Anastasia: I think so. Any company that wants to stay competitive must be innovative and look for opportunities in many directions. Our company invests in alternative protein sources, and recognizes that the demand for other forms of protein is growing rapidly.
I am also getting involved in some of our workplace health and wellness initiatives and hoping to drive some progress on that front.
Rupa: I have also overall seen more awareness and tangible signs such as more vegan options in the cafeteria. However, we don’t yet have any vegan based club or group at our company today. I am hoping to take the initiative to start such a group at my workplace.
What advice would you give to vegans working in a traditionally vegan-unfriendly industry or living in a location with few vegan options?
Anastasia’s takeaway: “I am open about my food choices at work. Several people have now approached me for advice on weight loss, plant-based nutrition and recipes!”
Anastasia: Be glad that you have an opportunity to blaze some trails! But don’t burn the bridges in process. In other words, don’t hide your food choices but also don’t be boastful or in people’s faces about your choices. Be prepared and educated to answer questions and teasing statements with stats, case studies, and, most importantly, with personal examples of how plant-based lifestyle has increased your well-being. Remember that changes in behavior and mindsets always take time. I actually wrote an article on this topic – highlighting the top three plant-based tips for busy professionals.
Rupa: It’s ok to be different and to stand out. I had to deal with it my whole life even when I was “only” vegetarian. Being different is attractive.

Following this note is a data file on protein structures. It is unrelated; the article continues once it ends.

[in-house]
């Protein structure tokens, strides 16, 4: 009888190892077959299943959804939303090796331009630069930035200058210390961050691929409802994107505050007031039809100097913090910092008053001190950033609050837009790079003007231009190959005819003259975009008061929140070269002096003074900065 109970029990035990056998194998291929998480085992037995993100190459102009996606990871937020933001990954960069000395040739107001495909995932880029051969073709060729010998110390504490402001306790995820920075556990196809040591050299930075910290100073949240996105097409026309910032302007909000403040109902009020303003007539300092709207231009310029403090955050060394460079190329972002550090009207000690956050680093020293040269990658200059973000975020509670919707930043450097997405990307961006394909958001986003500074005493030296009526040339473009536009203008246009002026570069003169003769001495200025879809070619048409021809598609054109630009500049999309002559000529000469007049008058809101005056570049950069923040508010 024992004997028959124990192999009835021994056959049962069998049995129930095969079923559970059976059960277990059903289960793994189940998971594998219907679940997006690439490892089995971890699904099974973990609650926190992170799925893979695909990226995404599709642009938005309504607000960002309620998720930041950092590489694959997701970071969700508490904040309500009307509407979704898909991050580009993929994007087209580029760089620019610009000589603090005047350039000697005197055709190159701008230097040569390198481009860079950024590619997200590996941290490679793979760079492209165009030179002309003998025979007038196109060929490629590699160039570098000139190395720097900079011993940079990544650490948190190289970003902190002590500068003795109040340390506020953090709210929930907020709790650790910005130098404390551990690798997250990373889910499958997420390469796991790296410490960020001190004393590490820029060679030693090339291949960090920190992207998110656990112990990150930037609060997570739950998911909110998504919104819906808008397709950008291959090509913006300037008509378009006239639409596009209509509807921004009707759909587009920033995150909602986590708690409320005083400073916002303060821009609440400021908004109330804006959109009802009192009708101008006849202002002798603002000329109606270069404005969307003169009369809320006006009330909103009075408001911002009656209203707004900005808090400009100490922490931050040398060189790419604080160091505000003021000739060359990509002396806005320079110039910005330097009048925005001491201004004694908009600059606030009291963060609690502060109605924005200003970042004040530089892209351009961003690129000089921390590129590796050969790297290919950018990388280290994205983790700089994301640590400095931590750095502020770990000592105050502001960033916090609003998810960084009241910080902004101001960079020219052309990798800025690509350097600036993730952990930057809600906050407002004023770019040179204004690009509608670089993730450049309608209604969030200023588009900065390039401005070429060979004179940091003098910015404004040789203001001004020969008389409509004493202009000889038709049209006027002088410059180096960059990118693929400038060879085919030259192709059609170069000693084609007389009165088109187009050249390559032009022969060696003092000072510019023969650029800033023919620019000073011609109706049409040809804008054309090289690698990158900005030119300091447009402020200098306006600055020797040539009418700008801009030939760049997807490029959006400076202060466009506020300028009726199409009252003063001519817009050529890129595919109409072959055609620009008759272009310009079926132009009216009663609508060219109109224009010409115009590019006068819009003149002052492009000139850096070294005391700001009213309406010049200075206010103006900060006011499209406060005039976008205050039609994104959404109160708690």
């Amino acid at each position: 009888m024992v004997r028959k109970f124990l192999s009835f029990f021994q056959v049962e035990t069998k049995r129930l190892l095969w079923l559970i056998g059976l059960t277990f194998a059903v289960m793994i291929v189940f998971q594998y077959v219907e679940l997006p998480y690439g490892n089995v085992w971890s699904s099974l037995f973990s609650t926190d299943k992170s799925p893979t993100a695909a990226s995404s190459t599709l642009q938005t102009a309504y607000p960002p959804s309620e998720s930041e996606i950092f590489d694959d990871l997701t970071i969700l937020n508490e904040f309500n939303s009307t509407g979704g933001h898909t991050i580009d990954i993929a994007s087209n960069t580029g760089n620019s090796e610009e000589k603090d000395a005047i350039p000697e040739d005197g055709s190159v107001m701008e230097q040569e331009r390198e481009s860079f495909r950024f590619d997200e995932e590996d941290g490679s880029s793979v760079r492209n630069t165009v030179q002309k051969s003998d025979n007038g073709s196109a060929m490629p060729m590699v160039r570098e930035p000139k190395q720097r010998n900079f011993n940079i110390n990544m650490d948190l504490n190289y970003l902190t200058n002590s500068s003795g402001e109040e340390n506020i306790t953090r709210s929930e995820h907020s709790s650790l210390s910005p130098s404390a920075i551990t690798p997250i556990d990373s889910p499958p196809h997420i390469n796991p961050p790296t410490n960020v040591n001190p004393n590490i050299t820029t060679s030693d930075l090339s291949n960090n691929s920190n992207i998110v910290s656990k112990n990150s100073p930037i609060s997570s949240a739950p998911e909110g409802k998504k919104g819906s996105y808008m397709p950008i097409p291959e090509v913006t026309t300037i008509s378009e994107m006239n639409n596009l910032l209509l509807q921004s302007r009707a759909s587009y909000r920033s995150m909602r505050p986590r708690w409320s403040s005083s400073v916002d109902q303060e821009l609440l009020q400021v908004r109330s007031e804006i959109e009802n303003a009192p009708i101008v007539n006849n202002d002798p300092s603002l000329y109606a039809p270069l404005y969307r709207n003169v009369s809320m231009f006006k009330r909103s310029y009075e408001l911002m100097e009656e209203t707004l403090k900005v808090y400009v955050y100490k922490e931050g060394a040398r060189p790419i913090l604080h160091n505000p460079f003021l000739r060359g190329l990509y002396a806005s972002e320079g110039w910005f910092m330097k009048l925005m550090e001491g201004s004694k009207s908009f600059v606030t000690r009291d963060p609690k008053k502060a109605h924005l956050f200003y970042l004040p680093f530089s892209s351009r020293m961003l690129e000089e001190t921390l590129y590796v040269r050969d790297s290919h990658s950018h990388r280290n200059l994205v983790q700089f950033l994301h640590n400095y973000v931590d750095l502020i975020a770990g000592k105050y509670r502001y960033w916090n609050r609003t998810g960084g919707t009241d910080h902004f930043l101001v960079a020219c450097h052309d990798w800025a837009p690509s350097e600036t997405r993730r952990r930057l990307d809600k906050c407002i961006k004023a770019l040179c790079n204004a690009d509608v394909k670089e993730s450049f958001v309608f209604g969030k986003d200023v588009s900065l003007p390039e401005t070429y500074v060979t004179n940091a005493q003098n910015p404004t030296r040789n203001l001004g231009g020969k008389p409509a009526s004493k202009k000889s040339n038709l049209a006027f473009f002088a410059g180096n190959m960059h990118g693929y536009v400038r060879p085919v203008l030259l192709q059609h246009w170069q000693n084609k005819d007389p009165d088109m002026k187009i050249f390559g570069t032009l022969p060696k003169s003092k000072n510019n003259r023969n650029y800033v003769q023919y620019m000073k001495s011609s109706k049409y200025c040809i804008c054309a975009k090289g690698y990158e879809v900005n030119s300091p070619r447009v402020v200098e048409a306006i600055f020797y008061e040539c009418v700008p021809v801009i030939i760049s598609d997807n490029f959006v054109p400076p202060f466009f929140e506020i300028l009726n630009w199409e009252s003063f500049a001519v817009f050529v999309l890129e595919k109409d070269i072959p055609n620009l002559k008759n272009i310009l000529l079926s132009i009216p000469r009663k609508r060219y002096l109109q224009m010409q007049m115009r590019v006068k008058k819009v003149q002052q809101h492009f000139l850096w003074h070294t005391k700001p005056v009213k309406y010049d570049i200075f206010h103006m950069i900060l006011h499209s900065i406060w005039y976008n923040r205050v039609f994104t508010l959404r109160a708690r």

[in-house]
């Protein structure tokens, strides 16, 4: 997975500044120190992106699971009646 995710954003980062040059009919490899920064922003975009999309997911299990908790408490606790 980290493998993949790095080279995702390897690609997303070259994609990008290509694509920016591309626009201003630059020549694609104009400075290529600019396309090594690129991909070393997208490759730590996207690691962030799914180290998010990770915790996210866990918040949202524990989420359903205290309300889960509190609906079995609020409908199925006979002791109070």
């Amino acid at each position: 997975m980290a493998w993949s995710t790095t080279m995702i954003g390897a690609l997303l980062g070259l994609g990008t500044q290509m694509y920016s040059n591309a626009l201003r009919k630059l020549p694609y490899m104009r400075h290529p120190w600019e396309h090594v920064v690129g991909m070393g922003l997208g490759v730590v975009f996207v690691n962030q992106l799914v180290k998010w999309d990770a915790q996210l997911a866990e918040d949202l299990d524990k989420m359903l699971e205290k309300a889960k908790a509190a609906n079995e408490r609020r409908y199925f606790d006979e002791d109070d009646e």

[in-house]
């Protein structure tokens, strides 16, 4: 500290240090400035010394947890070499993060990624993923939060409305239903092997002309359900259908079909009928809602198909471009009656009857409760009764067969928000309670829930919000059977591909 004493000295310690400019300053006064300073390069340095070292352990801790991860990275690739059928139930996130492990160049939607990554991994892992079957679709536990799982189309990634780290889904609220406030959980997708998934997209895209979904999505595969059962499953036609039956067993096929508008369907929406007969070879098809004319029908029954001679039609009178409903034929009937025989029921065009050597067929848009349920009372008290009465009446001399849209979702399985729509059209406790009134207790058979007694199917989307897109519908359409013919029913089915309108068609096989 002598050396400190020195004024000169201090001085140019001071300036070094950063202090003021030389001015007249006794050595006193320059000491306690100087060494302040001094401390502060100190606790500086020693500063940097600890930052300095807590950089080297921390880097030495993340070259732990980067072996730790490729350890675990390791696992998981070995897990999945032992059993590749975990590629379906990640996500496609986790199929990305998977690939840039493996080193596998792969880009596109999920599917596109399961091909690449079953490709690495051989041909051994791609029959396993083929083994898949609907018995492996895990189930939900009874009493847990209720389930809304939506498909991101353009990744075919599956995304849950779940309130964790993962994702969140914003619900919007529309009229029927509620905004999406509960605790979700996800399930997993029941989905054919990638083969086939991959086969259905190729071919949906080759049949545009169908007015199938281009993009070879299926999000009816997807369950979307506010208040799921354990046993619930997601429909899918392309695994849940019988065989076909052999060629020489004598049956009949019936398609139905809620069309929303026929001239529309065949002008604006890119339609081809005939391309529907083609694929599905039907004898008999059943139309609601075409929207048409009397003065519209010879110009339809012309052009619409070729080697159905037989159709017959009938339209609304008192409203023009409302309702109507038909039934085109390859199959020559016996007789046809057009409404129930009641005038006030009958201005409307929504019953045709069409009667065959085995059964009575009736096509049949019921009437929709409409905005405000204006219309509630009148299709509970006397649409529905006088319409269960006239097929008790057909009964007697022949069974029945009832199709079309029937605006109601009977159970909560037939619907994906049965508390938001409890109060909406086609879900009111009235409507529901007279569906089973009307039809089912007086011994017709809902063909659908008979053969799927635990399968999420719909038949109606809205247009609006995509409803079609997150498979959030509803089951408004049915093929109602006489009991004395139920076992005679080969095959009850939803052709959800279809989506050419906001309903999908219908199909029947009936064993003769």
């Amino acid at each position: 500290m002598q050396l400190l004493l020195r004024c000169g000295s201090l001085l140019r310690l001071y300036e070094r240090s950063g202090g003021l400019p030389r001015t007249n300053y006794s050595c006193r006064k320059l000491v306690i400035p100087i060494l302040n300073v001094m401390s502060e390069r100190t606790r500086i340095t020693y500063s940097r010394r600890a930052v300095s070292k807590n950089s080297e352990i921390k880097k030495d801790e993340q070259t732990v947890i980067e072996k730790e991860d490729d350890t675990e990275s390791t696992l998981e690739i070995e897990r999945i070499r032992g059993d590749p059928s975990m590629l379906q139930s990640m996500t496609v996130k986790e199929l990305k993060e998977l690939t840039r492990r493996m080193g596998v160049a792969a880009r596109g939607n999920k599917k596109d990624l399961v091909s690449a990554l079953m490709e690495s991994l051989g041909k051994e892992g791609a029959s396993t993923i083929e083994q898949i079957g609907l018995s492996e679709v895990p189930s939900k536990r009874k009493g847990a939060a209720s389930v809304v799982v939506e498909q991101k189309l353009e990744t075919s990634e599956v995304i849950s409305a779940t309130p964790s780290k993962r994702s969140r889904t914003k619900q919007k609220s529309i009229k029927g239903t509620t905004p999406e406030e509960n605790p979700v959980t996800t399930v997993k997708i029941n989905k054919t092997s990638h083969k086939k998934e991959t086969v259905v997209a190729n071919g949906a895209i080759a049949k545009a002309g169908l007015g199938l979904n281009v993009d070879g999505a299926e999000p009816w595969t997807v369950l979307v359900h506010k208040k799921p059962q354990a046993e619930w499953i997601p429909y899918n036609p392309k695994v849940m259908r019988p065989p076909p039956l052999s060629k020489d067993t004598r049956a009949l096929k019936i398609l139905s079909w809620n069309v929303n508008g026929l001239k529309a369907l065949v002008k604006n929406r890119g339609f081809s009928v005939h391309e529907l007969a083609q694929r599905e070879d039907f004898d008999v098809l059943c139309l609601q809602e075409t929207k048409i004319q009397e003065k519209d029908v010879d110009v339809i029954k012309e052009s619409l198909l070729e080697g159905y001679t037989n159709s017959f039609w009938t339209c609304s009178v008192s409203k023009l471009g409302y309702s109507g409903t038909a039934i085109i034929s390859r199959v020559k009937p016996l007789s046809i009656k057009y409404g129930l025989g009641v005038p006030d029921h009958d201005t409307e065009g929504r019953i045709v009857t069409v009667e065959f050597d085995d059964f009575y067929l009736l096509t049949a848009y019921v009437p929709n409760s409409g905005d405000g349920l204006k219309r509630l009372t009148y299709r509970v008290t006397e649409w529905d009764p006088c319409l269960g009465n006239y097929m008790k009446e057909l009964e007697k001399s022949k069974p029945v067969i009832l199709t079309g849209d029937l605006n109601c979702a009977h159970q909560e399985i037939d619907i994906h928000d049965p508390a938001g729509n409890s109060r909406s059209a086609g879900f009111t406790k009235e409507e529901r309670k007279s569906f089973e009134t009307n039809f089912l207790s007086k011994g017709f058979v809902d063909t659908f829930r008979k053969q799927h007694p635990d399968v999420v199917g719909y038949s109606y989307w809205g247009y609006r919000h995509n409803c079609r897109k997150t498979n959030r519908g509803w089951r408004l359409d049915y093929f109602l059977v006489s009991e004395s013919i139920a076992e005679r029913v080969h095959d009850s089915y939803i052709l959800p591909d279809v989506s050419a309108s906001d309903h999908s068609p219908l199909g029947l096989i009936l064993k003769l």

Plus, there is a clear shift towards vegan and plant-based living in our society. There is no need to shy away anymore. In fact, it’s more important than ever to be who we are and be proud of it.
So be a proud VEGAN! You are doing your share to save the world and you are showing the way to others.
Outside of work, are you involved with any vegan groups or activism?
Anastasia: I support several animal welfare and environmental organizations. I am involved with several online plant-based lifestyle groups. As a health coach, I am also actively posting plant-based content online on Instagram at healthmatters.today and on Facebook at Health Matters Coaching. I spread the message of health and wellness, and show people how attainable AND enjoyable it is to be plant-based.
Rupa:I am a wellness coach myself and have a Facebook page where I promote veganism. I constantly stay on top of the vegan news and share as much as I can. My vegan work is mainly focused on impacting people in my community and my temple. I try to influence others by way of example. I do my part through my website and my Facebook page Wellness Coach Rupa.